A forged knife, like the Mercer® Genesis® 8-inch Chef’s Knife, is constructed of a single piece of high-quality, high-carbon stainless steel that extends from the tip of the blade to the end of the handle, Parker explains. As a popular culinary tool, a forged knife is often heavier, but the durable blade edge allows for more balanced cutting and tends to require less routine maintenance.
As a more economical choice, a stamped knife, like the Mercer® Millennia® 10-inch Chef’s Knife, is cut from a large sheet of steel and stamped out using a mass-production approach. Though this is also a high-quality knife constructed of high-carbon, stain-free Japanese steel, Parker says these knives tend to be lighter, thinner, and cost less, which makes them more attractive to consumers. However, they do require more routine maintenance.
Proper knife maintenance = increased safety
Maintaining culinary tools is important for proper use as well as safety, and this begins with sharpening and honing. According to Parker, honing is the process of adjusting the edge of a knife, while sharpening is physically grinding the steel to make it sharper. Both methods, he adds, will keep knife edges straight and polished, which allows for optimal cutting pressure.
After extended periods of use, a knife edge can roll, making it more difficult to achieve a safe, clean cut, Parker explains. By honing a culinary tool, you are essentially realigning the blade edge by bending the steel back into a straight position. This can be accomplished using a honing steel and cutting board and following these four steps:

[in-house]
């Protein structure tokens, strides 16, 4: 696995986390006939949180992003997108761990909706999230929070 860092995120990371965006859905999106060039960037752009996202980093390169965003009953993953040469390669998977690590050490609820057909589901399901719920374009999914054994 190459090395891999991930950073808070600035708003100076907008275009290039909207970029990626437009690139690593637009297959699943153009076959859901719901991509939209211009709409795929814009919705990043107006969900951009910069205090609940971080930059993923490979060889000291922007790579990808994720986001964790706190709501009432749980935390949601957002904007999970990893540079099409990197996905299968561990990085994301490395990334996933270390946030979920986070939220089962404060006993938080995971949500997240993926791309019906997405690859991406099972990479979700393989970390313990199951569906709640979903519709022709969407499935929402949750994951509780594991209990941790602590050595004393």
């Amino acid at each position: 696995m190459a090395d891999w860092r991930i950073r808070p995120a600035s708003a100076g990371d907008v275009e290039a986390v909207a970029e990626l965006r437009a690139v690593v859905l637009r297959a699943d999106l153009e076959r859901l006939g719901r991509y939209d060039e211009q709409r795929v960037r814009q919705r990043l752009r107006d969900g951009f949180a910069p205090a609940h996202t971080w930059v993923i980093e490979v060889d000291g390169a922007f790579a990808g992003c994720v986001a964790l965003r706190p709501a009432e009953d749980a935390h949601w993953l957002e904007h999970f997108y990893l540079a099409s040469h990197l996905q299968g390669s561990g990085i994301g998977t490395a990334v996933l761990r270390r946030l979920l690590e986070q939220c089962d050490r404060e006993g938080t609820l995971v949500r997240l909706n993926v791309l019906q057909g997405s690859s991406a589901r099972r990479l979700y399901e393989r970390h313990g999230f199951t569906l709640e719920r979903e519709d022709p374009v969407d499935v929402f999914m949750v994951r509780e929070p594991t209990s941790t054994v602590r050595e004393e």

- Firmly grip the honing steel while holding it straight down on the cutting board.
- Align the knife at a 20-degree angle on the steel by setting the knife at a 90-degree angle first (perpendicular to the steel) and then cut the angle in half twice.
- Move the knife down the steel with a consistent stroke.
- Alternate to the opposite side with four to five strokes per side.
Sharpening methods and tools
Regardless of their use or the method used to manufacture them, all culinary knives will need to be sharpened at some point, Parker says. This is due to the blade edge of a knife rounding, or dulling, over time. As the surface area of a dulled knife edge increases, the output pressure of the culinary tool itself decreases. This means more pressure is required to cut through food, which increases the risk of potential slips and cuts. To sharpen a knife, Parker suggests using one of the following methods and/or tools.